The option is similar to other credit-recovery programs the District offers, including Desert Rose Adult HS, CCSD Adult Education, Nevada Learning Academy and offerings on APEX, CCSD’s traditional online credit recovery model.

At Acceleration Academy, GCs are required to commit 12 hours of in-center, on-site work per week, along with 12 hours of the same coursework completed from home. GCs can recover their credits in core subjects and electives and they come in on their own time and create their own schedule.


Each location is open Monday-Thursday, 8am-6pm and Fridays 8am-3pm and learning coaches are available in each core subject.

Food and snacks are available at each academy location and transportation assistance in the form of RTC bus passes is provided. And while most administrative functions for the Academy are based in Chicago, local staff makeup includes many ex- and retired CCSDers with several combined years of live classroom experience.

“This is important to my mom, because when I dropped out, it was very tough on her. Acceleration Academy gave me the way to make her proud again and make me feel like I did a little more,” Mendez-Contreras added.

District Director Randy Pagel tells CCSW the program is effective for students who may not have been successful in the traditional school setting.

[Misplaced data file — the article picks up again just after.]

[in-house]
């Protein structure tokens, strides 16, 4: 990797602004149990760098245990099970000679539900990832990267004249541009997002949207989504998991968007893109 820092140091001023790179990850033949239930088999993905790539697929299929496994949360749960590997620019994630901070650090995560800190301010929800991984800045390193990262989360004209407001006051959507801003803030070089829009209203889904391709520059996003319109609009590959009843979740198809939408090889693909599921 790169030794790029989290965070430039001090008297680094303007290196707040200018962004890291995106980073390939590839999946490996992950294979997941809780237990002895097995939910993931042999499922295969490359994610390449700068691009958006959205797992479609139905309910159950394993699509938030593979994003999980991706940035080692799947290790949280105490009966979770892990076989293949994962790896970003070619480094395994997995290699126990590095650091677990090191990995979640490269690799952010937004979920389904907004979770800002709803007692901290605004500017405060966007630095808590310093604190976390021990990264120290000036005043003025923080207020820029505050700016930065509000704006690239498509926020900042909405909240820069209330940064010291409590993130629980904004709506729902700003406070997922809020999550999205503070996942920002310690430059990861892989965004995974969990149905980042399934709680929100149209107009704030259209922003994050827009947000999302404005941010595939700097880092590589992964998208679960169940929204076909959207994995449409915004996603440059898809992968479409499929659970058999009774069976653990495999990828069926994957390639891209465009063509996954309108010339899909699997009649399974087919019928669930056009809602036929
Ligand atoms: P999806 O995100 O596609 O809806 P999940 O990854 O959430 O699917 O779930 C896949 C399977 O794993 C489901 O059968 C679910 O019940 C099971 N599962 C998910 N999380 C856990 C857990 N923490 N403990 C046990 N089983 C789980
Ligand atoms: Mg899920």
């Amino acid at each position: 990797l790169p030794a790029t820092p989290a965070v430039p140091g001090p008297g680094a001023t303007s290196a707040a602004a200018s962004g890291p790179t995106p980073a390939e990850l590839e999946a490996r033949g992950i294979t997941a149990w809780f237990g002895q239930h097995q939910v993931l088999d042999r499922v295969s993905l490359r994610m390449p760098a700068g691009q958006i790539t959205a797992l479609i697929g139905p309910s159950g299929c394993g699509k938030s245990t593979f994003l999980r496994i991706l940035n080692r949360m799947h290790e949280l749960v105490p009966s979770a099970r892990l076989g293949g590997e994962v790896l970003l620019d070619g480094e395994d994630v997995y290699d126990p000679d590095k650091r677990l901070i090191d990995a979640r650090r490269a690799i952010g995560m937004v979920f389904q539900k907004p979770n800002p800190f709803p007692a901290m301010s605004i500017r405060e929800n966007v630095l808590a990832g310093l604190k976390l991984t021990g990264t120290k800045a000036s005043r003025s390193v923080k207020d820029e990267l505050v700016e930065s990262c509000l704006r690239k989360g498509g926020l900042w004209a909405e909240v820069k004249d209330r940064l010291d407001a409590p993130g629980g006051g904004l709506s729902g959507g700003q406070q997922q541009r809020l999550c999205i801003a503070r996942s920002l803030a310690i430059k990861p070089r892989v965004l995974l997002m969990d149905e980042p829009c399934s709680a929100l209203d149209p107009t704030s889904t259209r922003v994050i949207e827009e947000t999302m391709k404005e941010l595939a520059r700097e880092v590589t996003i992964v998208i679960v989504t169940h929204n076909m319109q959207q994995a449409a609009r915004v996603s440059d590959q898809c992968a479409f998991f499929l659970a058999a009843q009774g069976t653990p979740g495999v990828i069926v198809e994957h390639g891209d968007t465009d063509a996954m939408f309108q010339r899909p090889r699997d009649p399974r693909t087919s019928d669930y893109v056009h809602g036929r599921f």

“The Acceleration Academy computer-based learning model allows GCs to learn at their pace–not the class as a whole pace. If they don’t understand something, they can go back to materials and go over them again,” Pagel said. “Further, GCs can seek teachers, called ‘content coaches’ to explain material not understood. If GCs were not successful on a quiz, they can go back to the learning materials until mastered. It is useful because the model is set up for success–not failure–as long as the GC is willing to put in the time and effort into the classes.”

The Academy didn’t emerge in Clark County without controversy. Trustee Danielle Ford cast a “nay” vote when the Academy’s creation was voted on this past summer, in part due to wanting more information from District officials about what the model was about. Acceleration Academy partners with other school districts around the country, including in Central and south Florida, South Carolina and Washington state.

Separately, community members and various speakers from the floor have told Board members that the Academy’s role could easily be absorbed by CCSD AdultEd.

Pagel, a former CCSD administrator at West Prep and Morris Sunset East HS, said the blended learning model is boldly changing the narrative. During a recent site visit to Desert Pines HS, school officials there showed off their Teaching/Learning Center, which is physically set up and structured in a similar fashion (see https://clarkcountyschoolwatch.wordpress.com/2019/11/23/school-showcase-new-offerings-at-desert-pines-boosts-graduation-rate/).